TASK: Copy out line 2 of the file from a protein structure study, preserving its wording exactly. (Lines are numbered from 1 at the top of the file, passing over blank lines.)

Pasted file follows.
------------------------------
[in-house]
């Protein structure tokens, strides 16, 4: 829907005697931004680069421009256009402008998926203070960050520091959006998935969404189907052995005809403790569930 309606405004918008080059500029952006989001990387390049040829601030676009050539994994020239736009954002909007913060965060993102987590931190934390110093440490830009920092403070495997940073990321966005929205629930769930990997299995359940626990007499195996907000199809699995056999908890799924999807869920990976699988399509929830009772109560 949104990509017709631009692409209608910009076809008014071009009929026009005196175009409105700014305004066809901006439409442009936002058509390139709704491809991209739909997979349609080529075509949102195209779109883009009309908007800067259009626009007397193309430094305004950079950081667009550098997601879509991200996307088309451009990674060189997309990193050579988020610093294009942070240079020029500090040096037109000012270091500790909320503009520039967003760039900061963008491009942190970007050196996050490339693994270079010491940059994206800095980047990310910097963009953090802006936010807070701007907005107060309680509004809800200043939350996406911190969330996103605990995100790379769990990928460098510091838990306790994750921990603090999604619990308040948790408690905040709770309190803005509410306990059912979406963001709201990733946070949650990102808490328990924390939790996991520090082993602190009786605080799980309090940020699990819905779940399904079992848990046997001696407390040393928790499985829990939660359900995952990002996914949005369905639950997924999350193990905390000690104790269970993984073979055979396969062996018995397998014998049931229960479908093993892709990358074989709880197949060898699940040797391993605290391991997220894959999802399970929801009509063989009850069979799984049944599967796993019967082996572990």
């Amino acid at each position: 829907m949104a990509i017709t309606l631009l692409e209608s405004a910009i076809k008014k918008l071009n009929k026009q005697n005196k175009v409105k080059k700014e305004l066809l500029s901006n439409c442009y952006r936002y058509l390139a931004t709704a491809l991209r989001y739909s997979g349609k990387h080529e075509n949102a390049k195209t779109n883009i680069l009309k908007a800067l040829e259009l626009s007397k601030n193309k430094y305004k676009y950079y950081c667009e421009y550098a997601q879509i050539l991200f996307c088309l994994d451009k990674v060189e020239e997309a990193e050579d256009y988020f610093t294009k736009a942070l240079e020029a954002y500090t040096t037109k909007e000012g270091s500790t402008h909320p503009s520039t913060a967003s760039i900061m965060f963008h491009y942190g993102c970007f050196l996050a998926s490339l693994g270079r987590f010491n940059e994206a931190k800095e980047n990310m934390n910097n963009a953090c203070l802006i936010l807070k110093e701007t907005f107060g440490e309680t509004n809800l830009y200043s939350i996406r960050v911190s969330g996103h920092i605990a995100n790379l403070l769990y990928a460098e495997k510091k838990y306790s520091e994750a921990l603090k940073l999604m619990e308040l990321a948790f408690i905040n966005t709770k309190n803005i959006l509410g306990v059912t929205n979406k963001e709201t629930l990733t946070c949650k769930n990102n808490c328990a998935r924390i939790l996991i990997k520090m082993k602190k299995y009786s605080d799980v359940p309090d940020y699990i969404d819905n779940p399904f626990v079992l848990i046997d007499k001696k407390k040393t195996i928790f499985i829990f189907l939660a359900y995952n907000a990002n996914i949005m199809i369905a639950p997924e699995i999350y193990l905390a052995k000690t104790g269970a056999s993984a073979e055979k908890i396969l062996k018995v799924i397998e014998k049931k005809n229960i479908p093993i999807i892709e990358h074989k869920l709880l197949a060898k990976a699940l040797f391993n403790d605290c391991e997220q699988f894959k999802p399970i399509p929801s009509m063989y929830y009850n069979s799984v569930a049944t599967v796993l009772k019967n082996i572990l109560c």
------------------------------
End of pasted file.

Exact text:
């Protein structure tokens, strides 16, 4: 829907005697931004680069421009256009402008998926203070960050520091959006998935969404189907052995005809403790569930 309606405004918008080059500029952006989001990387390049040829601030676009050539994994020239736009954002909007913060965060993102987590931190934390110093440490830009920092403070495997940073990321966005929205629930769930990997299995359940626990007499195996907000199809699995056999908890799924999807869920990976699988399509929830009772109560 949104990509017709631009692409209608910009076809008014071009009929026009005196175009409105700014305004066809901006439409442009936002058509390139709704491809991209739909997979349609080529075509949102195209779109883009009309908007800067259009626009007397193309430094305004950079950081667009550098997601879509991200996307088309451009990674060189997309990193050579988020610093294009942070240079020029500090040096037109000012270091500790909320503009520039967003760039900061963008491009942190970007050196996050490339693994270079010491940059994206800095980047990310910097963009953090802006936010807070701007907005107060309680509004809800200043939350996406911190969330996103605990995100790379769990990928460098510091838990306790994750921990603090999604619990308040948790408690905040709770309190803005509410306990059912979406963001709201990733946070949650990102808490328990924390939790996991520090082993602190009786605080799980309090940020699990819905779940399904079992848990046997001696407390040393928790499985829990939660359900995952990002996914949005369905639950997924999350193990905390000690104790269970993984073979055979396969062996018995397998014998049931229960479908093993892709990358074989709880197949060898699940040797391993605290391991997220894959999802399970929801009509063989009850069979799984049944599967796993019967082996572990």